“This will create a lot of public pressure on on franchisees to do the same thing,” said Laura Padin, a senior staff attorney at labor advocacy group the National Employment Law Project. “When that campaign started in 2011 or 2012,” said Padin, in reference to “Fight for 15,” a $15 minimum wage was, “considered this ‘pie in the sky’ type of goal.”
The recent McDonald’s announcement is, Padin insists, proof of its efficacy. “That companies themselves are taking that initiative just shows you how much the movement has changed the narrative around what an acceptable minimum wage should be,” she said.
The franchise industry has made its position clear — wage floors and ceilings should be set by individual restaurant operators. “Franchisees are best situated to make wage decisions in their local communities,” said Matt Haller, senior vice president of government relations at the International Franchise Association. He highlighted the cost differentials between high-priced metropolitan zip codes and more rural locations.
The current focus on wage levels, he says, comes courtesy of a “union-driven campaign” to achieve specific organizational or political outcomes by persuading the public that the franchise business model is in fact a corporate one. In terms of public perception, he says, this is designed to “turn a company like McDonald’s, or Dunkin Donuts, or Hilton Hotels, into one company rather than a collection of lots of small businesses doing business under a common brand.”
The McDonald’s corporate view catches franchisees in the crosshairs of a battle being fought with massive competitors on a broader low-wage worker landscape.
“I think what’s happening is that you’re seeing that a great economy is very helpful to growing employee wages. And I think many of the changes that are happening from a wage standpoint are happening because of companies like McDonald’s needing to compete for the best talent,” Kempczinski said. “When you have Walmart and Amazon, Target … all moving to $15, certainly that’s a talent pool that we’re competing with.”
Among the workers arguing for higher wages, a distinction between McDonald’s corporate or franchisee can feel semantic.
“We don’t care about whether or not we work at a franchise or a corporate store,” says Cristian Cardona, a 21-year-old who began working at a McDonald’s-operated restaurant in Orlando three years ago. “We all wear the McDonald’s uniform, and we all deserve a living wage.”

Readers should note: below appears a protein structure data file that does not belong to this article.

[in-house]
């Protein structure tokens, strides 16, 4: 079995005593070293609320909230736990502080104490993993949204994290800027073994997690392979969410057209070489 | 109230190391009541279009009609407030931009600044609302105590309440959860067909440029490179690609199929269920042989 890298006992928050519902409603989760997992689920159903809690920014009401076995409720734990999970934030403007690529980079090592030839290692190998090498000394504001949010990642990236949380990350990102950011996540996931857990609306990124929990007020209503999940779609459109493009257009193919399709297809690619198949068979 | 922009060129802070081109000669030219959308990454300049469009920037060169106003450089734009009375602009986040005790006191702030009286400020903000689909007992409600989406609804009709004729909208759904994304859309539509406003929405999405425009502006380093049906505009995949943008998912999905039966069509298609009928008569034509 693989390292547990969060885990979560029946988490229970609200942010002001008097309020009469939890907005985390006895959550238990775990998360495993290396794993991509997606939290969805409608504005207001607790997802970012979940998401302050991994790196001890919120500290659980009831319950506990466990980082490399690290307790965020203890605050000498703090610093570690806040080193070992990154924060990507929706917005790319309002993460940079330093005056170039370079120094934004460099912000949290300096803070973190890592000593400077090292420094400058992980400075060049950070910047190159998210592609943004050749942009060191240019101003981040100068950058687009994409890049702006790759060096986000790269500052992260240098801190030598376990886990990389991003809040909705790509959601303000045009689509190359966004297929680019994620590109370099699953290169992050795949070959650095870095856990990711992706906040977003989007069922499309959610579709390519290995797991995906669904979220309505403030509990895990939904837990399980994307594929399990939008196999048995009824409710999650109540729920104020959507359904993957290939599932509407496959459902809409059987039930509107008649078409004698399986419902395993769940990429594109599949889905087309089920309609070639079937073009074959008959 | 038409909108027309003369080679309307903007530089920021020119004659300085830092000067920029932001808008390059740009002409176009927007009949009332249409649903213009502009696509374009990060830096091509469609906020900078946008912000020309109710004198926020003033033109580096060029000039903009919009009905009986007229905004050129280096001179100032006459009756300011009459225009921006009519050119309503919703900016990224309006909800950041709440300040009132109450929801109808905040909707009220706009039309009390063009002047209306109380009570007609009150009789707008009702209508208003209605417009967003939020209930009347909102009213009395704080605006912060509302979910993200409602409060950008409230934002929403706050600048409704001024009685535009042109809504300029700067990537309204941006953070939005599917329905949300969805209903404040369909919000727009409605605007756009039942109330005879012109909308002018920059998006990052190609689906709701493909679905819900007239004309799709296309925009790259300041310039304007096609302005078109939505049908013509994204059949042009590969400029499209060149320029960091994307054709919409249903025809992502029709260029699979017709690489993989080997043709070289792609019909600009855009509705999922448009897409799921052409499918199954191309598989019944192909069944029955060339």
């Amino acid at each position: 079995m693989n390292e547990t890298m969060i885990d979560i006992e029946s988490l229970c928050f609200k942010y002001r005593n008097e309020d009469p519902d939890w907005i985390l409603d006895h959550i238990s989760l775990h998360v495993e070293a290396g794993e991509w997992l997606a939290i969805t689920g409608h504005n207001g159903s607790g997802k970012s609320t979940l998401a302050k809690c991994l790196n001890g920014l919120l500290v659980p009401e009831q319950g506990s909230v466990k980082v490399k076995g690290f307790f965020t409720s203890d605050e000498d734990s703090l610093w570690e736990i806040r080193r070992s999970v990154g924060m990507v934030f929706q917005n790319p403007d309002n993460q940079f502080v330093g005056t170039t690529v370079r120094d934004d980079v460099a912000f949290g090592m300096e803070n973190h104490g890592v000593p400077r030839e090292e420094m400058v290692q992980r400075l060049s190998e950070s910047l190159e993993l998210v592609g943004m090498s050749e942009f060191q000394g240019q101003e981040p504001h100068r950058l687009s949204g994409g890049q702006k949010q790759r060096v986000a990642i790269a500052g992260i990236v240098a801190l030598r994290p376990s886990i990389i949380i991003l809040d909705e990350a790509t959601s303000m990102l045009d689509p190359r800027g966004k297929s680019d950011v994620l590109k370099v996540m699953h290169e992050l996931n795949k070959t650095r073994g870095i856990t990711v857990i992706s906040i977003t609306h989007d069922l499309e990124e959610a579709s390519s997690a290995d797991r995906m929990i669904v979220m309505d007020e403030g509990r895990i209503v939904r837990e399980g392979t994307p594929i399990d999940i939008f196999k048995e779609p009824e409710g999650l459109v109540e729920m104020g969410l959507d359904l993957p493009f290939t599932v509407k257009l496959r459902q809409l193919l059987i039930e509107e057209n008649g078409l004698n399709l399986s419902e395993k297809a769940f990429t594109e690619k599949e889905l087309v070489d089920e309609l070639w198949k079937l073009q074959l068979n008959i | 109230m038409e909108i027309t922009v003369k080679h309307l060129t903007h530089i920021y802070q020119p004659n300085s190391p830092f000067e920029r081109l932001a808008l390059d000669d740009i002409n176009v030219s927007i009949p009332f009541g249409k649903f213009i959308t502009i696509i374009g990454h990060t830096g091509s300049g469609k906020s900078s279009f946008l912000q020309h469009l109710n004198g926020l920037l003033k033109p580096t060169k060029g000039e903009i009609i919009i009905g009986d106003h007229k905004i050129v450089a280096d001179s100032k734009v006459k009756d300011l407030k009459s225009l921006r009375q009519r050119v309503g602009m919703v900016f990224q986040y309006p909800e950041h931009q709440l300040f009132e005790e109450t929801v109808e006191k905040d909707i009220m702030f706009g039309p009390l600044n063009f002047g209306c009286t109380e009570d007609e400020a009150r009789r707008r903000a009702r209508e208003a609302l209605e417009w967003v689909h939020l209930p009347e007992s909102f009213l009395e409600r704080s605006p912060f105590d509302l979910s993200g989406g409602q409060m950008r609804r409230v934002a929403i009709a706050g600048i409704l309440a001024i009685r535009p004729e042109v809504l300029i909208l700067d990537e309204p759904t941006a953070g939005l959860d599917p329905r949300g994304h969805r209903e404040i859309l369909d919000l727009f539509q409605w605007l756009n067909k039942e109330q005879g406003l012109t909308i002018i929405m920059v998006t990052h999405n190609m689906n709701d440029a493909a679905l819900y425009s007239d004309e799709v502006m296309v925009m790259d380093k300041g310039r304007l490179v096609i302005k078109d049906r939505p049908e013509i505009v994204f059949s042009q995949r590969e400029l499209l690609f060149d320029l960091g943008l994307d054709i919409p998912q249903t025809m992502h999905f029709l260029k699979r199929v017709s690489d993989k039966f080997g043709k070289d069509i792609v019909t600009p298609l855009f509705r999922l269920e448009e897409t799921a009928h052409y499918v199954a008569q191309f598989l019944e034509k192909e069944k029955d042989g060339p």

Cardona was first employed at $9.25 an hour, only a dollar more than the minimum wage in Florida at the time. Then after a year he became a manager and moved up to $11, before McDonald’s recently moved him to $13. “If McDonald’s corporate can control how franchises make their Big Macs and how they market, I know that they can figure out how to pay every single worker a living wage of at least $15.” he said.
For Locke, the franchise operator in Ohio, the introduction of higher wages was ultimately a business decision more than a moral one. “I’ll be honest with you,” he said during a recent phone interview. “If there wasn’t a huge shortage of labor, we might not have taken the action.”
At the start of the year, Locke had scaled down his menu choices, helping his margins, but he was still struggling with staffing shortages. Every month around 250 employees would leave and the same number need training. In the restaurant industry, turnover of over 100% is common.
“We were just a virtual hamster on the hamster wheel; we weren’t going anywhere,” he says. “The hardest part is hiring, retaining and training great people.”
But since his pay rise, introduced independently of the McDonald’s announcement the following month, retention levels have shot up.
To offset the higher costs, he did raise prices slightly, but thinks customers “expected” this, since his team publicly communicated the higher wages for its workers. “It’s a long-term look at the business versus a very short-term look at the business,” Locke said. “I think it’s a much better business model.”
That’s an approach that shows agreement rather than friction between McDonald’s corporate and independent owners and echoes the McDonald’s CEO view.
“We’re going to be transparent … We are absolutely going to be making decisions for the long term so, let’s not get caught up in the short term here and now,” Kempczinski told CNBC.